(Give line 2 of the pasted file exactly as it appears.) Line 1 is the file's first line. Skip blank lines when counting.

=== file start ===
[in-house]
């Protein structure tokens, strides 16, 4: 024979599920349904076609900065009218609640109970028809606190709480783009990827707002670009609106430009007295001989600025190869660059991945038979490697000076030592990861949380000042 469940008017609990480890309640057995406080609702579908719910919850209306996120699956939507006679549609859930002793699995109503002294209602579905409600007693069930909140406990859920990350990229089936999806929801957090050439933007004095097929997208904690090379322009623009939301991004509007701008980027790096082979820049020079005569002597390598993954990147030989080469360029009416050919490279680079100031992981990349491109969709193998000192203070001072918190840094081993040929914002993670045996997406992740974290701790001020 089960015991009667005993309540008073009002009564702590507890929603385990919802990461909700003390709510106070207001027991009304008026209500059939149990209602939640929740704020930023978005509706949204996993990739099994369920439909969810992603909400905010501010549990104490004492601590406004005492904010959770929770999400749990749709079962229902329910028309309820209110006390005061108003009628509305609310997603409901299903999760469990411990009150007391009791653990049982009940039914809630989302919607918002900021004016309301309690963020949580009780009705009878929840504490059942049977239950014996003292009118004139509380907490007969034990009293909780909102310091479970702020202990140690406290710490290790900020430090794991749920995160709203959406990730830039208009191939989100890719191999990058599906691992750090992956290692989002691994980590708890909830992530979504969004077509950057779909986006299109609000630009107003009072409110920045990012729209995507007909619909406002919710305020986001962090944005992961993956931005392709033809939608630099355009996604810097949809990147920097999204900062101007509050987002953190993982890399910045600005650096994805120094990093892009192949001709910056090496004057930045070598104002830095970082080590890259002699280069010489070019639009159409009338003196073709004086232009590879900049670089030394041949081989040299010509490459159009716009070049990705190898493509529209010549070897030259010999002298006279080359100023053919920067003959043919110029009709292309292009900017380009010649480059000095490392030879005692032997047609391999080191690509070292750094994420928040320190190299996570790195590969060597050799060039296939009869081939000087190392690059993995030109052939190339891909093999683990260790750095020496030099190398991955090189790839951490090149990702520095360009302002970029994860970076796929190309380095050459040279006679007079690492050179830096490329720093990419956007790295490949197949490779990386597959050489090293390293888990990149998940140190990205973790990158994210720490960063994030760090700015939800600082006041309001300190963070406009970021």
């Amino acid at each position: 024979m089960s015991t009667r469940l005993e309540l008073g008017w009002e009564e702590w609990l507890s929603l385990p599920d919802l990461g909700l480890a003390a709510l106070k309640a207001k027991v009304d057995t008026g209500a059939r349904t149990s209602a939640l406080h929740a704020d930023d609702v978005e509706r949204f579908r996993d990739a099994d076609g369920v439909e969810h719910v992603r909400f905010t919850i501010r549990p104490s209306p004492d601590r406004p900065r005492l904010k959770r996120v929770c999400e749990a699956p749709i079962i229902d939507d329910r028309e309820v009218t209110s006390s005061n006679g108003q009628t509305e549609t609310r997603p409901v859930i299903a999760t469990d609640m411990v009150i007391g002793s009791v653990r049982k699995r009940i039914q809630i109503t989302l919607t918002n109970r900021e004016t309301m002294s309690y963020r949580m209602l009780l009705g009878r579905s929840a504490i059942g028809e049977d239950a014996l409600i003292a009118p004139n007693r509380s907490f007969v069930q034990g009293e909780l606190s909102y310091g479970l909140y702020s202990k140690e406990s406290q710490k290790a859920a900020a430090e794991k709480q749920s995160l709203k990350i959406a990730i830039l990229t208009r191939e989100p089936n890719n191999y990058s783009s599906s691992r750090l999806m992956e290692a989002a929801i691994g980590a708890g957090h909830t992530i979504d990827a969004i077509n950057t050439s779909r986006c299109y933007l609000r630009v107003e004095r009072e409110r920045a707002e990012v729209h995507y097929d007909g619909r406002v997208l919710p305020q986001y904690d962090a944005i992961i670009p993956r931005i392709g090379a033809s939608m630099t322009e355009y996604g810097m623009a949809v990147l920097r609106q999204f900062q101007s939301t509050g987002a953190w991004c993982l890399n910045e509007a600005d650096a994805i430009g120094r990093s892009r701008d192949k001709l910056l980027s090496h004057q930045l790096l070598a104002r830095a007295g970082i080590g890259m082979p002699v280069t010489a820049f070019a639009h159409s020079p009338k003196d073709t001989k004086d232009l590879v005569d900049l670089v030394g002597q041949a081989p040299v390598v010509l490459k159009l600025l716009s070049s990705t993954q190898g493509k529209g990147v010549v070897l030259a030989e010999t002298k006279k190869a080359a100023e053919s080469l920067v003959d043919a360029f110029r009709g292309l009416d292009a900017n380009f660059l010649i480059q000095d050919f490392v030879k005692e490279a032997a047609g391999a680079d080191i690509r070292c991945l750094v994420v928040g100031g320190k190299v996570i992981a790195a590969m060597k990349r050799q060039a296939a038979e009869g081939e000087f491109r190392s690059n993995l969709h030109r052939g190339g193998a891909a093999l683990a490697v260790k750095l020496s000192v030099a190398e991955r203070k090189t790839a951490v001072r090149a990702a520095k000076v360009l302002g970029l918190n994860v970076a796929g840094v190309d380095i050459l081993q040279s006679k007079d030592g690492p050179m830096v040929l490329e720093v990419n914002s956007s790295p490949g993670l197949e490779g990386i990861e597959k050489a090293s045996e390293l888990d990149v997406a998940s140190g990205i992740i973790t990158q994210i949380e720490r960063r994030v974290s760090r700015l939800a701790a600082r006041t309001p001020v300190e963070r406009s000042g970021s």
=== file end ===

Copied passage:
């Protein structure tokens, strides 16, 4: 024979599920349904076609900065009218609640109970028809606190709480783009990827707002670009609106430009007295001989600025190869660059991945038979490697000076030592990861949380000042 469940008017609990480890309640057995406080609702579908719910919850209306996120699956939507006679549609859930002793699995109503002294209602579905409600007693069930909140406990859920990350990229089936999806929801957090050439933007004095097929997208904690090379322009623009939301991004509007701008980027790096082979820049020079005569002597390598993954990147030989080469360029009416050919490279680079100031992981990349491109969709193998000192203070001072918190840094081993040929914002993670045996997406992740974290701790001020 089960015991009667005993309540008073009002009564702590507890929603385990919802990461909700003390709510106070207001027991009304008026209500059939149990209602939640929740704020930023978005509706949204996993990739099994369920439909969810992603909400905010501010549990104490004492601590406004005492904010959770929770999400749990749709079962229902329910028309309820209110006390005061108003009628509305609310997603409901299903999760469990411990009150007391009791653990049982009940039914809630989302919607918002900021004016309301309690963020949580009780009705009878929840504490059942049977239950014996003292009118004139509380907490007969034990009293909780909102310091479970702020202990140690406290710490290790900020430090794991749920995160709203959406990730830039208009191939989100890719191999990058599906691992750090992956290692989002691994980590708890909830992530979504969004077509950057779909986006299109609000630009107003009072409110920045990012729209995507007909619909406002919710305020986001962090944005992961993956931005392709033809939608630099355009996604810097949809990147920097999204900062101007509050987002953190993982890399910045600005650096994805120094990093892009192949001709910056090496004057930045070598104002830095970082080590890259002699280069010489070019639009159409009338003196073709004086232009590879900049670089030394041949081989040299010509490459159009716009070049990705190898493509529209010549070897030259010999002298006279080359100023053919920067003959043919110029009709292309292009900017380009010649480059000095490392030879005692032997047609391999080191690509070292750094994420928040320190190299996570790195590969060597050799060039296939009869081939000087190392690059993995030109052939190339891909093999683990260790750095020496030099190398991955090189790839951490090149990702520095360009302002970029994860970076796929190309380095050459040279006679007079690492050179830096490329720093990419956007790295490949197949490779990386597959050489090293390293888990990149998940140190990205973790990158994210720490960063994030760090700015939800600082006041309001300190963070406009970021």